How to Handle Common Sports Injuries


A professional headshot of Kylee Eagles, DO of South Shore Health.

Kylee C. Eagles, DO, Orthopedic Sports Medicine

When patients ask me for ideas on how to get fit, my best advice is to start exercising 30 minutes a day at a moderate intensity. But sometimes, people don’t follow a sound training plan or jump in a little bit too quickly, experiencing pain that prevents them from following through on their fitness goals.

There are several nagging injuries that can crop up when starting or intensifying an exercise routine, whether it is running or weight training.

Most people think injury makes their fitness goals impossible to reach, but with the right treatment, we can get you back on track in no time.

Here are some of the common pains and injuries patients may be dealing with and how to manage them responsibly.

Runner’s knee is a patella or knee cap tracking disorder. The knee cap does not glide properly over the femur and instead grinds, causing pain and inflammation. The knee even buckles at times, giving you the sensation of falling forward or being off balance.

How to fix it: Good thigh strength, especially in your inner thigh muscles, can help prevent runner’s knee. Additionally, it’s important to maintain flexibility in the hamstrings, lateral thigh and iliotibial band (IT band). Foam rolling over soft tissue can help keep those areas loose. Never foam roll over a bony prominence of the hip or knee. Rest, ice, and anti-inflammatories can be helpful, but check with your doctor.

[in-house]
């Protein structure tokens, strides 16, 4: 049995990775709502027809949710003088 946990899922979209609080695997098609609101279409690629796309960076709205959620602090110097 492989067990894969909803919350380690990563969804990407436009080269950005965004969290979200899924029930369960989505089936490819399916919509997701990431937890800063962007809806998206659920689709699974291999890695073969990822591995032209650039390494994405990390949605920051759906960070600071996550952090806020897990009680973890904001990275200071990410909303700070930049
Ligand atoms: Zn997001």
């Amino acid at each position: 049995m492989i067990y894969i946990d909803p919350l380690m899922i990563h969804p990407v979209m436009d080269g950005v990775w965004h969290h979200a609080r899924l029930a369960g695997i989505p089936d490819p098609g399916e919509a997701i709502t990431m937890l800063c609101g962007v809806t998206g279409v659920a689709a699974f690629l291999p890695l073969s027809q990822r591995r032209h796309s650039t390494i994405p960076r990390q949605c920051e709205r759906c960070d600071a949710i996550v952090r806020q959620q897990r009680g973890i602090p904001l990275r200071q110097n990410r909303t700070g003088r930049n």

Plantar fasciitis is a condition affecting the foot and heel. When you have plantar fasciitis, you may feel pain in the bottom of your foot, especially in the morning. The condition is caused by a tight plantar fascia cord, which can happen from repetitive stress or collapse of the foot arch.

How to fix it: To prevent plantar fasciitis, strengthen your arch with exercise, like picking up marbles with your toes. Stretch regularly, and sleep with a night splint to prevent the foot from flexing while you sleep.

Shin splints occur in the front of the shin or tibia and are very common for new runners. Shin splints are caused by repetitive stress to the area.

How to fix it: Prevention is the best cure. Start a new running routine slowly, wear supportive shoes, stretch and foam roll your calf muscles. Instead of running on pavement, where there isn’t much give, try to run or walk on soft surfaces like grass, dirt trails or the beach.

Overuse injuries are common amongst new and seasoned exercisers. These can occur anywhere in the body, and are a result of doing too much without appropriate recovery.

How to fix it: Be extremely regimented. I suggest that you ramp up your time and speed in a systematic fashion. For example, when starting a running program, slowly increase your time, then, run the same amount of time, but at a faster speed to increase performance. Increase stepwise from there. Additionally, a balanced diet, stretching routines, adequate sleep and stress management also help reduce overuse injuries.

When you work out, your body needs time to rebuild your tissue. Without recovery time, you will slowly break down, increasing your risk of injury. Be aware and listen to your body so that small injuries won’t derail your fitness goals.


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